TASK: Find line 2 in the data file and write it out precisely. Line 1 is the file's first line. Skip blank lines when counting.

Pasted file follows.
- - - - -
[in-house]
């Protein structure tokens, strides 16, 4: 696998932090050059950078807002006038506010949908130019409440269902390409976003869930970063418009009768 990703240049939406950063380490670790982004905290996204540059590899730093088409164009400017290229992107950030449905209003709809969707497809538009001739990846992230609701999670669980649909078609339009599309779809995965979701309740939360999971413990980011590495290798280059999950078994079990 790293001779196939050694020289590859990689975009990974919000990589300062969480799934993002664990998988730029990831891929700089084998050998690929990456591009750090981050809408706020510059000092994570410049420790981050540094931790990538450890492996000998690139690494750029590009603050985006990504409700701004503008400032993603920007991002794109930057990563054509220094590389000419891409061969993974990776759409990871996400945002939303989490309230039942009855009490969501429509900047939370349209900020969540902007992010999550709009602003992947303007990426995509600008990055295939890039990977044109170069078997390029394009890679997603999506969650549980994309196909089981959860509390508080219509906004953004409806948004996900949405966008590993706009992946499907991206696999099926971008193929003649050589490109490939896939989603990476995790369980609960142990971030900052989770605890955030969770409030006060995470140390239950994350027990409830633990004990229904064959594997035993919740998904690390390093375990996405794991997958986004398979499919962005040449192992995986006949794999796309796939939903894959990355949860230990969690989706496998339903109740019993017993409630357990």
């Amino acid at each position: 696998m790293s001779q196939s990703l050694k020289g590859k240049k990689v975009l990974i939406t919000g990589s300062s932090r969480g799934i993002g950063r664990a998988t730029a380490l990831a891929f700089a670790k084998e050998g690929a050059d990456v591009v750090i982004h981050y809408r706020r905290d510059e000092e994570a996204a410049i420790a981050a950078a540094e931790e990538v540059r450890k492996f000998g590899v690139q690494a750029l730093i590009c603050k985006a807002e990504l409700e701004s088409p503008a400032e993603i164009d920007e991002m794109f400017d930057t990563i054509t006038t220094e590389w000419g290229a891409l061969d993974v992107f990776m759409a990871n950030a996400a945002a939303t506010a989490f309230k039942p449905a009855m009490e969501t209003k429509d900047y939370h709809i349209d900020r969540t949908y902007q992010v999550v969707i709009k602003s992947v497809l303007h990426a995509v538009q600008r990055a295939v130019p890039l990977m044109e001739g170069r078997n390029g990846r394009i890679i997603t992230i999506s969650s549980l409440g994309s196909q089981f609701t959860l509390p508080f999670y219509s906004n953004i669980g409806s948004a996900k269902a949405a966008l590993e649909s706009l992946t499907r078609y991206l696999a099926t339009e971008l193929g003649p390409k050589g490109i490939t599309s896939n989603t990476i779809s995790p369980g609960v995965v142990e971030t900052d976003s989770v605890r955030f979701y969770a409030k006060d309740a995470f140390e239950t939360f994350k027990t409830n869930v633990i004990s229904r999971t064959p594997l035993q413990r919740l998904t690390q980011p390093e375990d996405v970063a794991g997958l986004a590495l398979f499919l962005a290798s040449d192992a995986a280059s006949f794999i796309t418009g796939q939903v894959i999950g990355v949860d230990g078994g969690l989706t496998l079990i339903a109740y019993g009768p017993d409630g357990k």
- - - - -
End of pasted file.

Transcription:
């Protein structure tokens, strides 16, 4: 696998932090050059950078807002006038506010949908130019409440269902390409976003869930970063418009009768 990703240049939406950063380490670790982004905290996204540059590899730093088409164009400017290229992107950030449905209003709809969707497809538009001739990846992230609701999670669980649909078609339009599309779809995965979701309740939360999971413990980011590495290798280059999950078994079990 790293001779196939050694020289590859990689975009990974919000990589300062969480799934993002664990998988730029990831891929700089084998050998690929990456591009750090981050809408706020510059000092994570410049420790981050540094931790990538450890492996000998690139690494750029590009603050985006990504409700701004503008400032993603920007991002794109930057990563054509220094590389000419891409061969993974990776759409990871996400945002939303989490309230039942009855009490969501429509900047939370349209900020969540902007992010999550709009602003992947303007990426995509600008990055295939890039990977044109170069078997390029394009890679997603999506969650549980994309196909089981959860509390508080219509906004953004409806948004996900949405966008590993706009992946499907991206696999099926971008193929003649050589490109490939896939989603990476995790369980609960142990971030900052989770605890955030969770409030006060995470140390239950994350027990409830633990004990229904064959594997035993919740998904690390390093375990996405794991997958986004398979499919962005040449192992995986006949794999796309796939939903894959990355949860230990969690989706496998339903109740019993017993409630357990």